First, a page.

Patriarch's Palace with the Twelve Apostles' Church

The Patriarch's Palace is a rare and one of the best monuments of civil architecture in mid-17th-century Moscow. It was erected on the order of Patriarch Nikon in 1653-1655 by Russian craftsmen in the place of the former buildings of the Metropolitan and then Patriarchal courts in the Moscow Kremlin.

A huge three-storey building enclosed the Cathedral Square ensemble from the north. In contrast to palace constructions of the previous centuries consisting of various independent buildings the Patriarch’s Palace was constructed as a single architectural block. The private Church of the Twelve Apostles is raised on high arches and merged with the whole building into one architectural whole. An arcature belt on the southern façade emphasizes this unity, reminding of the arcature of Assumption and Annunciation cathedrals.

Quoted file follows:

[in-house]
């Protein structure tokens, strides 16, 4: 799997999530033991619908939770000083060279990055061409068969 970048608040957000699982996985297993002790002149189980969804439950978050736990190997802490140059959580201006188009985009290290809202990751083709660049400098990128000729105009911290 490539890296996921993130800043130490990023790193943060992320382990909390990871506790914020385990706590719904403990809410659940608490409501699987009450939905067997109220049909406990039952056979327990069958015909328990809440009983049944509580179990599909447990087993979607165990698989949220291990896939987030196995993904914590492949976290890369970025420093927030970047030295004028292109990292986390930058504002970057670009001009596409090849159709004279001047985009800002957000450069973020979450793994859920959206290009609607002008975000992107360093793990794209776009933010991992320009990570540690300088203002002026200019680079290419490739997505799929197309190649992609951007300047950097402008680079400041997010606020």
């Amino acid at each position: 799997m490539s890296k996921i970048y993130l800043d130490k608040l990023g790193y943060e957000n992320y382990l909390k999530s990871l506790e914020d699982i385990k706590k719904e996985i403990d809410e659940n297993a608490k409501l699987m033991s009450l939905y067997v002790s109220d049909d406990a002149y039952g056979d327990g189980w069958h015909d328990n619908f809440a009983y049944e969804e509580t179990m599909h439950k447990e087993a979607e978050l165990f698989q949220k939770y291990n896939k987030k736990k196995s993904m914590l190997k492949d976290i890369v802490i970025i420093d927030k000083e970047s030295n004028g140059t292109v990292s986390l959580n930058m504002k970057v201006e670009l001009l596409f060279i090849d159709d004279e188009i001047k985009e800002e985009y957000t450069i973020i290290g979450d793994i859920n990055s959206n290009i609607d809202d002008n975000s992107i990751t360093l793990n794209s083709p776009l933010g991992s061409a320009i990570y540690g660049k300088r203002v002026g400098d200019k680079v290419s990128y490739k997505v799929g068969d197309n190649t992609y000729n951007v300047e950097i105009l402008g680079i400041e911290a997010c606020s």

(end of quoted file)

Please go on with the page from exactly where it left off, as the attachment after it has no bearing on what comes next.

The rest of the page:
The ground floor of the palace was used for housekeeping needs and as administrative chambers (prikazniye palaty); ceremonial halls and the private church was on the first floor, while the second floor housed the private quarters of the patriarch.


   Patriarch's Palace with the Twelve Apostles' ChurchPatriarch's Palace with the Twelve Apostles' ChurchPatriarch's Palace

Patriarch's Palace

The Palace's Cross Chamber (or Chrism Chamber) is of especial interest — a 280 sq.m. ceremonial reception hall of Patriarch Nikon covered with a cloister vault with no support, which was an innovative achievement in the Russian architectural practice of that time. The Cross Chamber became a model for constructing refectories in large monasteries and played a role in affirming the beauty of an open space hall.